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Garmin Alpha Review: Still the top dog?

A review of the Garmin Alpha 100 dog tracker
The underdogs and I like to go places.  Remote places...places no man has gone before.  At least no man not wearing blaze orange.  This means being prepared for the unknown.  The unexpected.  The lost.  This means gps tracking.

The Garmin Alpha is the Thundarr Barbarian of the dog tracking world.  Rugged, a little rough around the edges but the technology it wields may just bring peace in a post apocalyptic world.  This thing opens doors just not possible prior to owning it , and does so while sweating testosterone.  Yeah, I like it just fine.
As a reminder, my reviews are not technical specs or full of scientific testing.  My reviews are about how any given product may fit into or enhance the life of a mid-life fool like me.  There may be a few like-minded souls out there.  The wise ones, I call them.  Those who know to really disconnect, you need* technology.   Those of us battling mortality can often take solace in the distraction of ou…

A funny thing happened on the car ride....

Should I neuter my dog?

Why don't you like me?  

I dropped off Obi. He had his noodicles. I picked up Obi. He has no noodicles.

The whole neutering topic has changed an awful lot the past few years, in case you haven't been paying attention. Honestly I just hate doing it. My wife says stop thinking like a guy. Stop projecting. 

Look, I have a soft outlook. My friends are mostly women. No one accuses me of thinking like a guy. I am not projecting, I am sympathizing. It is so different. Look, I am all about the science. That and I can't help but think of it being me. I. Must. Project. So why is the topic of neutering your dog such a big deal? Everyone does it at six months. No down side. Stop overthinking it. Well...I would say to you stop under thinking it. Recent research shows that testosterone plays a very critical role in telling the body when to stop growing. In other words, dogs neutered at six months may grow fractionally taller than they would have.

Who cares?

 I care.

 My dogs live a dog's life. They go with me on great adventures. This calls for a certain amount of stress on the joints and all of that medical stuff that is the subject of other blogs. Bottom line, I have no good reason to neuter my dogs and I have medical science on my side to wait. I really wanted to wait until Obi was two. He is rounding into maybe the best all around dog we have ever had in nearly fifty years of dog companionship. Perfect in nearly every way...and he jogs with me and adventures with me and puts a lot of strain on his ligaments and joints. I really, really wanted to avoid this. Let him develop as he would.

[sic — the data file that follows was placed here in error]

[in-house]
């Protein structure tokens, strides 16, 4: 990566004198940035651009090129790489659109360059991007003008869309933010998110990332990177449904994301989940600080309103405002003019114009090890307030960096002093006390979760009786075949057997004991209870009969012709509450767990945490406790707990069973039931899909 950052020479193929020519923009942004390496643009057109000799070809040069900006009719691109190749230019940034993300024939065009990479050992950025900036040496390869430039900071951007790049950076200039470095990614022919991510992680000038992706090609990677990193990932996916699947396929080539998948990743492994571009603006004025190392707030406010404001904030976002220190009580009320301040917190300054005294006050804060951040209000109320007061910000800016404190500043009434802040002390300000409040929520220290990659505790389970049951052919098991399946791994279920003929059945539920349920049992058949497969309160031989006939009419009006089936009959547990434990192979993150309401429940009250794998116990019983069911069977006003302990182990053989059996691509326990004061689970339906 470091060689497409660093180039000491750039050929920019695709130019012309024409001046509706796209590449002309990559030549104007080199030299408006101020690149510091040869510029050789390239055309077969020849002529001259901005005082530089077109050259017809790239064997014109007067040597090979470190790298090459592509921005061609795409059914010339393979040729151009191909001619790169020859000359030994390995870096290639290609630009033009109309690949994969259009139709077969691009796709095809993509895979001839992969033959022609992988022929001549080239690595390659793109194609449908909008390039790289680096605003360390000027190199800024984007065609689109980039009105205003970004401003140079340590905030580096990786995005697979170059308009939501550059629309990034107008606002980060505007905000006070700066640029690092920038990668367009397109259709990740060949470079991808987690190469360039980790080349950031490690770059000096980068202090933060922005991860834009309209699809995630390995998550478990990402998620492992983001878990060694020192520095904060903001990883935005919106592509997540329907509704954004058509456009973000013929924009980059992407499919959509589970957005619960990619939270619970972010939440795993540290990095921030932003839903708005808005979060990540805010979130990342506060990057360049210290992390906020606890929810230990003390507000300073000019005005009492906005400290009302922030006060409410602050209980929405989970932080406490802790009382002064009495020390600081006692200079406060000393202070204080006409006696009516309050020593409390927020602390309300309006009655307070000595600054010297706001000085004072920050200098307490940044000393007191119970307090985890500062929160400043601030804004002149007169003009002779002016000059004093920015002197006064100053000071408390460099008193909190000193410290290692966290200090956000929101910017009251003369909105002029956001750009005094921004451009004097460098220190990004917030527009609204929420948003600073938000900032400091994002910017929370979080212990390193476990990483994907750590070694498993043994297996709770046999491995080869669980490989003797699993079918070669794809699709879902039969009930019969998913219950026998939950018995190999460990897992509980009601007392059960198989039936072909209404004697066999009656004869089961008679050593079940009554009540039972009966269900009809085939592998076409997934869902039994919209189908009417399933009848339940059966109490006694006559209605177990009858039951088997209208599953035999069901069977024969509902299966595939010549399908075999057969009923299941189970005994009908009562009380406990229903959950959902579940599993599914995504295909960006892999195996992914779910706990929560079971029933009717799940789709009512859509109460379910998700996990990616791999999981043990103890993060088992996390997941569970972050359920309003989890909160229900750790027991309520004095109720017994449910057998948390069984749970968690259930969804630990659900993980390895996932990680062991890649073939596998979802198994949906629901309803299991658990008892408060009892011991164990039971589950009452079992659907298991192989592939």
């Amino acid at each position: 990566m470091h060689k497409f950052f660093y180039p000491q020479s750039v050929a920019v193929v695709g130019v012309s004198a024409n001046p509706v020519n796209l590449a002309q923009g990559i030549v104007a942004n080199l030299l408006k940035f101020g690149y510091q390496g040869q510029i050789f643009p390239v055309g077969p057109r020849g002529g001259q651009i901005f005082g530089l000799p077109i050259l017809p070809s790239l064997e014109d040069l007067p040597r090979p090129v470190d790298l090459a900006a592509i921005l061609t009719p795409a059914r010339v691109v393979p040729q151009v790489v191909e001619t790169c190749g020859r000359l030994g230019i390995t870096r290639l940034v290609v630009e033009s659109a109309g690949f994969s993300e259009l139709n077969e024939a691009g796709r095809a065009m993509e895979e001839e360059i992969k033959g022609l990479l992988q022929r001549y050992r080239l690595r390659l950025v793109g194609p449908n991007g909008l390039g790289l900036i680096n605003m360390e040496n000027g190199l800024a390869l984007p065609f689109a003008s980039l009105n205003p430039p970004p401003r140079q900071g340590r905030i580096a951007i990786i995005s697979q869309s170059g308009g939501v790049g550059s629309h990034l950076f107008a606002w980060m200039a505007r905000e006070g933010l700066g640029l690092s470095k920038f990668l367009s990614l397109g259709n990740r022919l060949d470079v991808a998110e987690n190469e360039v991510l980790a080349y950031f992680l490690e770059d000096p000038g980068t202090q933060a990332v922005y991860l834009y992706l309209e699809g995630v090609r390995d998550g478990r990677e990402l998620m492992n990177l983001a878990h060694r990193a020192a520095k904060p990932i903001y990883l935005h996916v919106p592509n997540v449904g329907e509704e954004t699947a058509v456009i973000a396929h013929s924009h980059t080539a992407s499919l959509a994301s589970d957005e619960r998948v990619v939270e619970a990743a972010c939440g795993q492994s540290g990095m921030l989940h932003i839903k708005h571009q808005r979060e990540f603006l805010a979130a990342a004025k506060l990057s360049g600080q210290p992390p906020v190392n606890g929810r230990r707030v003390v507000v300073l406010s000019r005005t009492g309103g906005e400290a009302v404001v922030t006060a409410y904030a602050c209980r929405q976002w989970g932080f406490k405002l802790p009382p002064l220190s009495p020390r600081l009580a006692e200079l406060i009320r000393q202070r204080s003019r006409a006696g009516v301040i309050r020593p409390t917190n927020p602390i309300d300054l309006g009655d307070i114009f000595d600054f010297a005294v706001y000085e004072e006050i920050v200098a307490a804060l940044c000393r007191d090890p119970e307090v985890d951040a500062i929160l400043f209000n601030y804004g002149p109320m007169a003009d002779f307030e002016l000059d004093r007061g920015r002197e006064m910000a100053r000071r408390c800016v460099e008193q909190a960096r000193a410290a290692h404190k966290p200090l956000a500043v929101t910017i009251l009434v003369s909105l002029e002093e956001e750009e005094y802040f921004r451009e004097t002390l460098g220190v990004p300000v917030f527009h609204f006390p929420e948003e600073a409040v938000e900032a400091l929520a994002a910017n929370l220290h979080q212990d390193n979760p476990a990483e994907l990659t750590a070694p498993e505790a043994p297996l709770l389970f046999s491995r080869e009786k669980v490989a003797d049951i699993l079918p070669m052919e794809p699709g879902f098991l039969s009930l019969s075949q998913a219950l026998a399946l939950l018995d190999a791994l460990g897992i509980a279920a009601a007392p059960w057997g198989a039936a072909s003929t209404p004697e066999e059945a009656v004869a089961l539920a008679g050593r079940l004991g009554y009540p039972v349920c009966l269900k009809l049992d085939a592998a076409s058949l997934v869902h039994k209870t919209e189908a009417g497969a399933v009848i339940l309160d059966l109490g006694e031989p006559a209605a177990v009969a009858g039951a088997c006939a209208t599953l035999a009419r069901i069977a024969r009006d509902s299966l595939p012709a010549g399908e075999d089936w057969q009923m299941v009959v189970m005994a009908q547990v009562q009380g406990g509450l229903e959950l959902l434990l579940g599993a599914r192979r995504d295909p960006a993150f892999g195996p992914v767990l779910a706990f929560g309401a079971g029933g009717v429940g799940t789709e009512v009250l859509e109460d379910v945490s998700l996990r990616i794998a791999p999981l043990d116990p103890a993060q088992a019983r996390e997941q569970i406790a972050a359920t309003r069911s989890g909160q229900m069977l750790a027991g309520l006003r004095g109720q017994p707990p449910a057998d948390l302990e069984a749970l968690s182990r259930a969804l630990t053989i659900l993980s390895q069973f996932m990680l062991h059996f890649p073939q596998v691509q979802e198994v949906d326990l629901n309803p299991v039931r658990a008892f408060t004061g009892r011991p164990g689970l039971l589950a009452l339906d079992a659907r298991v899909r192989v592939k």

He started looking at various pillows on Tinder.

 He started hitting that. That being every throw blanket we own.

 Poor fellow. He was just so frustrated. So against my better judgement we did it. I made it well over a year and a half. I am quite confident he is full grown so hoping any advantages of the testosterone have done their thing at least for the most part. Still, I can't help but feel bad. He is looking at me differently. I am looking at myself differently. I took his precious stones and he knows. I know he knows. Sorry dubs...I really tried. I just stopped thinking like a guy for a few minutes and the rest was just a blur. If I could give you mine I would. Sigh. Oh well. While the decision to put off spaying or neutering can benefit all dogs, it is particularly relevant to sporting dogs (are there other kinds?).  These dogs run hard.  They put intense stress on their limbs and joints.  If there is even a small percentage chance they are less prone to injury if you wait, shouldn't you?  Waiting until one, two or even three years...just give it some thought.   Google it. So...many...studies. A decade from now they will likely be doing more vasectomies than neutering. I hope these vets catch up to modern understanding.

I realize there is a majority faction out there that is against buying purebred dogs.  I am sure this same faction is against not getting your dogs spayed or neutered at six months.  Look, I get it.  I don't disagree there are real reasons to both adopt dogs and fix them early.  I have done that, many times.  Just keep in mind different folks put different demands on their trusted companions.  This blog hopefully slants toward the avid outdoorsman.  There is a predictability and reliability that comes with a well-bred dog.  There is thought and insight that went into not only the health but the individuals involved.  For some of us, that is key.  It doesn't mean we wouldn't get a great hunting or hiking companion in an adopted dog, we are just increasing our chances.  I have adopted many rescue dogs in my time and wholly endorse it.  That doesn’t mean the experience of working with a well respected breeder somehow makes you uncaring.  It makes you responsible.  I have seen all sides of this.  Pay the extra money and work with a responsible, highly respected breeder if you are not adopting a shelter dog.  The extra cost is minimal over the lifetime that pup will spend with you.
I really wanted to wait until three years to neuter.  I am pretty sure he wanted me to wait longer.

Hopefully in a few days he will forgive me.

Hmmm...the backside feels lighter...whats up with that?


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